Newport Landing Whale Watching proudly supports Crystal Cove Conservancy, the non-profit partner of Crystal Cove State Park, which is dedicated to education, conservation, and restoration efforts within the State Park and its Marine Conservation Area.
A portion of each ticket for Newport Landing Whale Watching goes to support the Crystal Cove Conservancy and its many educational and environmental efforts surrounding one of the last pristine coastlines remaining in Southern California.
Crystal Cove Conservancy's educational efforts include unique, innovative school programs focused on STEM and environmental literacy. Programs take place in an onsite Park and Marine Research Facility based out of a historic cottage, in the Berns Environmental Study Loop, and on the water with Newport Landing. For more information on the many different programs and activities offered, visit Crystal Cove Conservancy's webpage.
Thanks to the enactment of a new Marine Protected Area (MPA) along our Orange County coast in 2012, Newport Beach now consists of a sizable State Marine Conservation Area (SMCA). This designation creates an area of protection along Big Corona Beach and expands into the southern coves within Crystal Cove State Park. This beautiful stretch of protected coastline is just one in a cluster of four adjoining MPA's off shore of Orange County.
Creating a designated area of the coastline that is off limits to certain recreational activities or commercial sportfishing is an arduous task that we've commended and supported. Through this collaborative public process the Marine Protected Areas off our coast are now, not only preserving biological diversity of marine life, but they've aided in providing an opportunity for people to experience and study the animals that are undisturbed by fishing and other impacts. In fact Newport Landing in partnership with Crystal Cove Conservancy, have created special educational STEM cruises which allow students to act as citizen scientists in Crystal Cove's MPA, studying and monitoring the changes in biodiversity within the underwater State Park since it became an MPA in 2012.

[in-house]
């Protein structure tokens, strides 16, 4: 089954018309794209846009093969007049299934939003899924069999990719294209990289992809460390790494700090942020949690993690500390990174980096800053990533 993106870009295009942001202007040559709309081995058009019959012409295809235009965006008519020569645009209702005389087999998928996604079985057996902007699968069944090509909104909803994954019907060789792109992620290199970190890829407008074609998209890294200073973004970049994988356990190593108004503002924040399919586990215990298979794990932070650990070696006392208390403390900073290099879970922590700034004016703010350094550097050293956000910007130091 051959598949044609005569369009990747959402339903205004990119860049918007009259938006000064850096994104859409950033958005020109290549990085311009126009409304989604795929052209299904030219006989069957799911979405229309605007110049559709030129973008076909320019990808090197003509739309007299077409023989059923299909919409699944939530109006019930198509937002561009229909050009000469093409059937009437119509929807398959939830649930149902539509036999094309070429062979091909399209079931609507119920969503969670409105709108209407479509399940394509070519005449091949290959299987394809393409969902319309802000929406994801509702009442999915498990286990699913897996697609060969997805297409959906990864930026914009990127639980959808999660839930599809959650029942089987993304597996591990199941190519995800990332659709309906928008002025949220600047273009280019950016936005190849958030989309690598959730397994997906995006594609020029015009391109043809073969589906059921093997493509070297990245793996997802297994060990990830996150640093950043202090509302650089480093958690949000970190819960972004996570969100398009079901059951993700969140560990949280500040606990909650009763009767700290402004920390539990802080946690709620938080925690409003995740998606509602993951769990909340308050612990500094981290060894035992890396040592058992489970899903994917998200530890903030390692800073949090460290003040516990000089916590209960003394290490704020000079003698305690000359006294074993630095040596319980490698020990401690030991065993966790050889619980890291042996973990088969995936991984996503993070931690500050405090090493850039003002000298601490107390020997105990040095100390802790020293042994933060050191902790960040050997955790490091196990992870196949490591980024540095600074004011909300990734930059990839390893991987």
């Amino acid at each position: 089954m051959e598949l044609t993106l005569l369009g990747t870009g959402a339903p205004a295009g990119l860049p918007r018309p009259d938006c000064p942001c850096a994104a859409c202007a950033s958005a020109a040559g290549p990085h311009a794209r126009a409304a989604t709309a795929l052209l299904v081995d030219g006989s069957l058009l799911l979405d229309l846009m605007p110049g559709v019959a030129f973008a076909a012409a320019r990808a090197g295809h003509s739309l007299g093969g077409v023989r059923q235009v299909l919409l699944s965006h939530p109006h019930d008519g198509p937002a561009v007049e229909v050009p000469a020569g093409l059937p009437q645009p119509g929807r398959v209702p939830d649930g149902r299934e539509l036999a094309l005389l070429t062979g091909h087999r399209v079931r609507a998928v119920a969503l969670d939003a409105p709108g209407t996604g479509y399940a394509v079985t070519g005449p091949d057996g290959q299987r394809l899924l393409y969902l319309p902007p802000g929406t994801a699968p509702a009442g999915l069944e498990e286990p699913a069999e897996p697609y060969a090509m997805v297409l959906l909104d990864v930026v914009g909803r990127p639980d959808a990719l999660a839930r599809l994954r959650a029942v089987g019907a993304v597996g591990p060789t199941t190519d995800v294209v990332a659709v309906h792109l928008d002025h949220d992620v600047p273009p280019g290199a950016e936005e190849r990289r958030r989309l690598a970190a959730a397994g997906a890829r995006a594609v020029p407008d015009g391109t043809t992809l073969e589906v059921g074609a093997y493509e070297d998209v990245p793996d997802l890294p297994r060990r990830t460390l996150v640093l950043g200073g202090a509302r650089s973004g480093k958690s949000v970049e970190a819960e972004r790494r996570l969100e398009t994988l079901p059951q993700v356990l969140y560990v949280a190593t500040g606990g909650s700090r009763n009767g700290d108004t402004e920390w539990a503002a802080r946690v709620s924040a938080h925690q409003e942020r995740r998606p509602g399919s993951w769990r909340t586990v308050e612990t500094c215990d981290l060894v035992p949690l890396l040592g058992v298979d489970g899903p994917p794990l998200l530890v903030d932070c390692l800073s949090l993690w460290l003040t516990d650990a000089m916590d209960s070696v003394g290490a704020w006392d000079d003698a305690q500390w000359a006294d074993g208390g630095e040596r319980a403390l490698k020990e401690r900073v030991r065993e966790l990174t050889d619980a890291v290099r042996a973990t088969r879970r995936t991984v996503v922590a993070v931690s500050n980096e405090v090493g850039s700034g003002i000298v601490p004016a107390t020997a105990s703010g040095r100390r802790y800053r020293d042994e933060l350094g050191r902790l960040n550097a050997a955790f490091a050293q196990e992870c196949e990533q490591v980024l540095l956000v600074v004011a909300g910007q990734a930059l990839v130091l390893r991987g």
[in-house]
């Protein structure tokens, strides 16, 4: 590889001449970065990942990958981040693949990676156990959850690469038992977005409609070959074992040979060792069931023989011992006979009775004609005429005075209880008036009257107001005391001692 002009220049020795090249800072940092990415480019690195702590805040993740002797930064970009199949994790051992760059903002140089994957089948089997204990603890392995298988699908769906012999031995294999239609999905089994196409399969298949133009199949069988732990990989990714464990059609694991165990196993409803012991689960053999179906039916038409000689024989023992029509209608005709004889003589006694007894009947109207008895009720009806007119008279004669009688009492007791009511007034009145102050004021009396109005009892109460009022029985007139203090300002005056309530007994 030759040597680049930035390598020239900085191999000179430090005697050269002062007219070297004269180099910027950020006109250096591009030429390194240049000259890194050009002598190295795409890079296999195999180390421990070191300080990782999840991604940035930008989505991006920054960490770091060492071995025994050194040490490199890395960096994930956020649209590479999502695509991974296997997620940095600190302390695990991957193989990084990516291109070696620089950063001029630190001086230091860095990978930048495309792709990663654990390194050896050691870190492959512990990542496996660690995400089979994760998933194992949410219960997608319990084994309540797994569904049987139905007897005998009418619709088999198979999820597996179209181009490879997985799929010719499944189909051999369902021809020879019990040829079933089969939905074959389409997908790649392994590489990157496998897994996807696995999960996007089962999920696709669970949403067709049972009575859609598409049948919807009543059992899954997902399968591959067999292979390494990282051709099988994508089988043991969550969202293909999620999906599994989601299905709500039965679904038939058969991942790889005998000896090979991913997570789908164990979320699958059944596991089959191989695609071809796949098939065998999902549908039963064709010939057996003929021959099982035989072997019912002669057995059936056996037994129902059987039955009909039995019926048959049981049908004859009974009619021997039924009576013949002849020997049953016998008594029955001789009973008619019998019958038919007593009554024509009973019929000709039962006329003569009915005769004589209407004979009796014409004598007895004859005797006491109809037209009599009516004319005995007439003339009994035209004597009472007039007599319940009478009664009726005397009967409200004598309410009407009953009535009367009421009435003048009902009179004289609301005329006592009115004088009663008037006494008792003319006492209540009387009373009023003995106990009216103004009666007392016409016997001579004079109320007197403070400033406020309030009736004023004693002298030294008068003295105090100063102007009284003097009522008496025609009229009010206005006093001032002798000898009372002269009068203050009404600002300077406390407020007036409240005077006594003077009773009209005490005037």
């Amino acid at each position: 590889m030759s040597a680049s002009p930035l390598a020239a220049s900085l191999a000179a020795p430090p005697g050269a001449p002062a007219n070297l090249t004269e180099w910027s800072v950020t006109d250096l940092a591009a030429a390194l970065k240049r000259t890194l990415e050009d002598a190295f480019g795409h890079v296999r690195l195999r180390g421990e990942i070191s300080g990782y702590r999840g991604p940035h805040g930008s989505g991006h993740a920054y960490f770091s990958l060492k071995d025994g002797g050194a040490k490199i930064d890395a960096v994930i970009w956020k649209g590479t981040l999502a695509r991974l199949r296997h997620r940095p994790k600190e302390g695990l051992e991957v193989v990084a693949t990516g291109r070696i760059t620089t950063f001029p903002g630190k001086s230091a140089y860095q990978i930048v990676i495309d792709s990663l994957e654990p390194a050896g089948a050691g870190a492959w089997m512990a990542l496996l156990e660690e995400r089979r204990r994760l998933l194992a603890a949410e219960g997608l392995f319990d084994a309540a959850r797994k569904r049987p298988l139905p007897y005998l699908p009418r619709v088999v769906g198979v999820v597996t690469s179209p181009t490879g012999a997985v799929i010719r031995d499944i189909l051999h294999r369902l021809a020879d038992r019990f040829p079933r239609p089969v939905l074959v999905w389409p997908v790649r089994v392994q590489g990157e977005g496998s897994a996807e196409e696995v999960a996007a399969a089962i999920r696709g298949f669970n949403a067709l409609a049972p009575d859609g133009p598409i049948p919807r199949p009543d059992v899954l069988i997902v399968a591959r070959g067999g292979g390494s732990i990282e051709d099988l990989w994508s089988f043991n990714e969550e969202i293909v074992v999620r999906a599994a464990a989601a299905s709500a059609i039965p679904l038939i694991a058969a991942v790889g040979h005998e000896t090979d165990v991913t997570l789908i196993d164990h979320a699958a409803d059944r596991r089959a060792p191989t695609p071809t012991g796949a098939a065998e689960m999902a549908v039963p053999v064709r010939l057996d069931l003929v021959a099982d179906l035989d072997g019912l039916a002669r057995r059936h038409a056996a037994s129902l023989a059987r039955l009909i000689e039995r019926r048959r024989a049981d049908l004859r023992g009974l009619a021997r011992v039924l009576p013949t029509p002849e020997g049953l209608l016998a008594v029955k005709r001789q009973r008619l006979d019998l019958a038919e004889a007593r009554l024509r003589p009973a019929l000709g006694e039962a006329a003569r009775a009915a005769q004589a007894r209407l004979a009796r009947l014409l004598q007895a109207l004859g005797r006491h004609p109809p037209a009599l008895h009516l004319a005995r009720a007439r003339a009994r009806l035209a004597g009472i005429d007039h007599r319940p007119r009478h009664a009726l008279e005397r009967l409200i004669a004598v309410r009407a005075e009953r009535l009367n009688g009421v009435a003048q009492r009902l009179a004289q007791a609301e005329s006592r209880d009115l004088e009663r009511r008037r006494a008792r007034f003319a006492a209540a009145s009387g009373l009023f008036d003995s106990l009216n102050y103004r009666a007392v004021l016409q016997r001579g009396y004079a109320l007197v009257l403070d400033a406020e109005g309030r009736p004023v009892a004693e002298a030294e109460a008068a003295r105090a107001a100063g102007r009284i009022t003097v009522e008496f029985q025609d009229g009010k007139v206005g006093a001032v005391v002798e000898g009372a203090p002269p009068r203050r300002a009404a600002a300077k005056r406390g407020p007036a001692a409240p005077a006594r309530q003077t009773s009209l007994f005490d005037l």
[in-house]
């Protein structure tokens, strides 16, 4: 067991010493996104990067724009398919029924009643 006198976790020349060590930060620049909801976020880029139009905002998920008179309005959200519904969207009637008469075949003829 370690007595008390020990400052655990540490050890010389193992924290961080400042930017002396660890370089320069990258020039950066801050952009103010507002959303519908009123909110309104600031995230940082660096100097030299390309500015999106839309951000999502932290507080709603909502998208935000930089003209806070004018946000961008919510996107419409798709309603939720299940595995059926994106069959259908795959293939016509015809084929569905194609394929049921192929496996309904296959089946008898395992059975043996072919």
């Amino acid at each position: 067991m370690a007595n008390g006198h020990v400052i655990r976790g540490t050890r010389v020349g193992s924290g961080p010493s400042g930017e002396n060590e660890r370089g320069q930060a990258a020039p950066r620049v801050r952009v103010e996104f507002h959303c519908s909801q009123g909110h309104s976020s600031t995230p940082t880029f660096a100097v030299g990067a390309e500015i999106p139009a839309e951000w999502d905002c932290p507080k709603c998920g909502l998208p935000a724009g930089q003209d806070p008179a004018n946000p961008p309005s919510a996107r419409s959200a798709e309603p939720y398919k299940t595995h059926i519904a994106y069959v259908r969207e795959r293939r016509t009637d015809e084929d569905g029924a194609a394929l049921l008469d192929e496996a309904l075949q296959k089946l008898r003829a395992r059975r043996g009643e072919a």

Not only is this Marine Protected Area minutes from the Newport Beach Harbor, but it supports a growing healthy marine ecosystem. It promotes healthy water quality in the surrounding areas, making it perfect for swimming and snorkeling. But this healthy water quality also promotes survival of plankton. These productive waters in the MPA are rich in plankton and fish larvae, as seen during our plankton tow's within the State Park. Seeing lots of fish larvae within our samples means the fish are happy, healthy and reproducing. An abundant amount of plankton found in this coastal area means that animals which eat plankton (bottom of the food chain) will be nearby. Thus, animals such as small schooling fish like anchovies, sardines, mackerel and squid can be found close to the coast. Some large Baleen Whales, such as the Blue Whales feed exclusively on these tiny plankton, or more specifically krill.
Marine birds such as Terns, Shearwaters, Pelicans and a host of others eat these abundant schooling baitfish. But let's not forget that Seals, Sea Lions, Dolphins and large Baleen Whales also feed on these small schooling fish. All of this together adds up to create a perfect environment to support an abundance of marine birds, pinnipeds, and cetaceans year round. This is why Newport Beach is one of the top whale watching and marine mammal viewing destinations in the world. Its coastal waters are perfectly preserved thank to the assistance of its local MPA, which allows guests to see whales and dolphin throughout the year, all while preserving its unique and flourishing marine environment. Supporting Crystal Cove Conservancy was our thank you for this amazing park system.